The education of a regretful housewife
By ROBYN E. BLUMNER
Published January 8, 2006
The New Year's Day column was relegated to the Sunday Styles section of the New York Times, a frivolous place where the au courant of fashion, fun and fabulousness is featured alongside society brides and grooms. ("The bride, 39, ... is keeping her surname.") But Terry Martin Hekker's confessional was more earthshaking than anything that appeared on the day's Op-Ed pages. (More on that later.)
In the late 1970s, Hekker was, in her own words, "the authority on homemaking as a viable choice for women." Though supportive of women's equality in general, she publicly pulled back against the tide of women entering the workplace and vocally proclaimed the value of housewifery and motherhood as a full-time occupation.
In a 1977 Op-Ed column in the Times, a witty Hekker proudly boasted that she came "from a long line of women, most of them more Edith Bunker than Betty Friedan, who never knew they were unfulfilled." A book and lecture tour followed.
But then, she took it all back.
What happened between 1977 and 2006? Hekker was unceremoniously dumped. In her 60s, after raising five children and being the faithful and dutiful helpmate, Hekker says her husband presented her with divorce papers. They consisted of 16 pages "meticulously detailing my faults and flaws," Hekker wrote. It was their 40th wedding anniversary.
Hekker's 2006 column describes the painful divorce process, and her emotional and financial devastation. "He got to take his girlfriend to Cancun, while I got to sell my engagement ring to pay the roofer," Hekker wrote. A number of her friends found themselves in similar predicaments. They were old appliances traded in for "sleeker models." Hekker soon realized that she qualified for food stamps.
Hekker now calls her 1979 happy homemaker book "anachronistic" and says it "has little relevance for modern women, except perhaps as a cautionary tale." Yet on the same day Hekker made her revelations, in the same newspaper, columnist David Brooks opined on the far more serious pages of the Op-Ed section that the home front is a fine place for women to confine themselves. (I swear I felt him patting my head as I read.)
Brooks used his New Year's Day column to dissect an essay by Linda Hirshman, a retired Brandeis professor, who posited that women with elite educations are doing a disservice to themselves and society if they leave the work force to stay at home.
After surveying the brides featured in the Times over three Sundays in 1996, most of whom are now around 40 years old, Hirshman found that nearly all of them had left full-time employment.
These were women listed in their wedding announcements as a gastroenterologist, lawyer and marketing executive, among other professions. But they bowed out of the competitive work force when they had the chance. Half left, according to Hirshman, even before they had children. As for the grooms, none "took even brief paternity leave when his children were born," Hirshman wrote.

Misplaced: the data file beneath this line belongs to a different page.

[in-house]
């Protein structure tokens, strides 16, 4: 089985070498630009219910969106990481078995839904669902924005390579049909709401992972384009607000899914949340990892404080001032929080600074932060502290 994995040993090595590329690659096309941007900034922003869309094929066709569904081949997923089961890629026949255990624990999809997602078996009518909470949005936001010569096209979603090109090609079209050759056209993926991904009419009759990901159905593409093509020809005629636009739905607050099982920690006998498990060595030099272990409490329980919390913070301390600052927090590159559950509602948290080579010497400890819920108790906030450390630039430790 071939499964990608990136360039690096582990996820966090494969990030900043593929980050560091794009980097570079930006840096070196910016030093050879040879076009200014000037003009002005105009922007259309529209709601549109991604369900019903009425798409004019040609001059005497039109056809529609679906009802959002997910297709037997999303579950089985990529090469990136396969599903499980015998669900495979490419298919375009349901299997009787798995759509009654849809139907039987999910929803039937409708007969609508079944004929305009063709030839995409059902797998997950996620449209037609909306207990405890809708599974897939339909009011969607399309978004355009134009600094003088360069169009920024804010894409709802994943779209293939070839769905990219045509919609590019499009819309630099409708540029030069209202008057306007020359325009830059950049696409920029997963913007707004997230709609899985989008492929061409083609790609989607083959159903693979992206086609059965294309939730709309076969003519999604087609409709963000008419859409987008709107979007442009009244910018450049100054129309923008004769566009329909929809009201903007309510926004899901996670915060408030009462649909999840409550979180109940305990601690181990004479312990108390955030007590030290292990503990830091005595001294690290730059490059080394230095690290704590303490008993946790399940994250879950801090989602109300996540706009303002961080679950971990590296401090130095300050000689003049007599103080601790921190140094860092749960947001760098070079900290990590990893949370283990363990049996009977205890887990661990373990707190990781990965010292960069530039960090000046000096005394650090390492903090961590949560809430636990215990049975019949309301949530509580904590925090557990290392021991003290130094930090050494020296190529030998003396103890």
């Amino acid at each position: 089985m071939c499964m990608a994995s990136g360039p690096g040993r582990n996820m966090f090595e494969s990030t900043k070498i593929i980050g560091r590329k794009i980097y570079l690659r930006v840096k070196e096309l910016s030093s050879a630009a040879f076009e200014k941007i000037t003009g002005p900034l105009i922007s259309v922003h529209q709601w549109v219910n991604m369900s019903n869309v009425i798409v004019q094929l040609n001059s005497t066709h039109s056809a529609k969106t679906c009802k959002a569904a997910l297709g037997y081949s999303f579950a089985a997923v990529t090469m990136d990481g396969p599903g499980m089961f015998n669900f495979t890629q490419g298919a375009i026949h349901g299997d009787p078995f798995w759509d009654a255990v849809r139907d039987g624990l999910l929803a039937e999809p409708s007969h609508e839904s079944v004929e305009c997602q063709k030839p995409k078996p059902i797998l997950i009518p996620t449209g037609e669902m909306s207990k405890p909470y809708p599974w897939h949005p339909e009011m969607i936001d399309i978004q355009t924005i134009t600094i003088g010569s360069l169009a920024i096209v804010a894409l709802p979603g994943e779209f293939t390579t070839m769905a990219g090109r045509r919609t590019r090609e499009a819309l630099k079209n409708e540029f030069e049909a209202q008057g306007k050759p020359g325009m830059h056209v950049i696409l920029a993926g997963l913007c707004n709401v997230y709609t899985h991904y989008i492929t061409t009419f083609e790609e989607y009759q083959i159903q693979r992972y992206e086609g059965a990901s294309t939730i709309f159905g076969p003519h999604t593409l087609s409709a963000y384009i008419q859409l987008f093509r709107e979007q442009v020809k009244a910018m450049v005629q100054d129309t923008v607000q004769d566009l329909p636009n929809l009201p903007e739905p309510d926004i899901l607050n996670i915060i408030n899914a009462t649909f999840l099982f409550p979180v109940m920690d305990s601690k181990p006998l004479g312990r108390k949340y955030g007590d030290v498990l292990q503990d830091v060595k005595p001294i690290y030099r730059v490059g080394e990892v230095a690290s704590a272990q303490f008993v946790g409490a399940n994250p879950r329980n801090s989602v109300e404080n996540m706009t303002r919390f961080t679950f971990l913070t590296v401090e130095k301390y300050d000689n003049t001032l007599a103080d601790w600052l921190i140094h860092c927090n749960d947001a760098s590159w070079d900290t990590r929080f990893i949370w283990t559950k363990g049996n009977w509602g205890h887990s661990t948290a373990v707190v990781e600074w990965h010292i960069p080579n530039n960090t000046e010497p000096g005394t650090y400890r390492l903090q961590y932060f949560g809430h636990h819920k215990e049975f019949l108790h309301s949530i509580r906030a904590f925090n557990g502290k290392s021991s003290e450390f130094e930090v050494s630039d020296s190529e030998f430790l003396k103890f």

She urged women to start getting serious about using their skills and intellect for broader purposes, sticking with work and making money. The person who makes the money generally is the one who wields power, including within the family, Hirshman wrote. And when the highly educated women of the decisionmaking classes opt out of business, politics and positions of influence, the men in charge are more likely to put aside women's interests, "whether from ignorance or from indifference," according to Hirshman.
All this clear-eyed sense was too much for Brooks, who claimed that the workplace is not the primary "realm of power." Rather, he wrote, bringing up small children is the "realm of unmatched influence."
Really? Funny, I don't see many ambitious, influence-seeking men leaving Wall Street, K Street or the executive suite to stay at home with the youngsters or become day care workers or elementary school teachers. I don't see Brooks making that choice to be with his two children.
International aid workers will tell you that countries in the developing world advance only when its women are educated and provided access to capital and employment. It is not the women who stay home but those with financial independence who have the power to transform society.
Brooks scoffs at Hirshman's assertion that high-paying jobs provide more opportunity for personal growth than does the repetitive grunt work of parenting. His proof is that our best memories are of times with our family.
Yes, and some of my best memories are from terrific vacations, drinking mango daiquiris on a beach, but that doesn't mean those times were self-actualizing. We define ourselves by what we do and what we have accomplished in life. Striving in jobs that stretch our intellect, finding a niche in the economy and building a business, influencing public policy or making money so we can direct the course of our lives, are expansive endeavors that engender widespread respect, unlike, to be blunt, stay-at-home parenting.
Brooks is either being disingenuous or blind when he insists that the real power in society is "in the kitchen." Just ask Hekker, who said if she were writing a sequel to her life's story it would be titled Disregard First Book.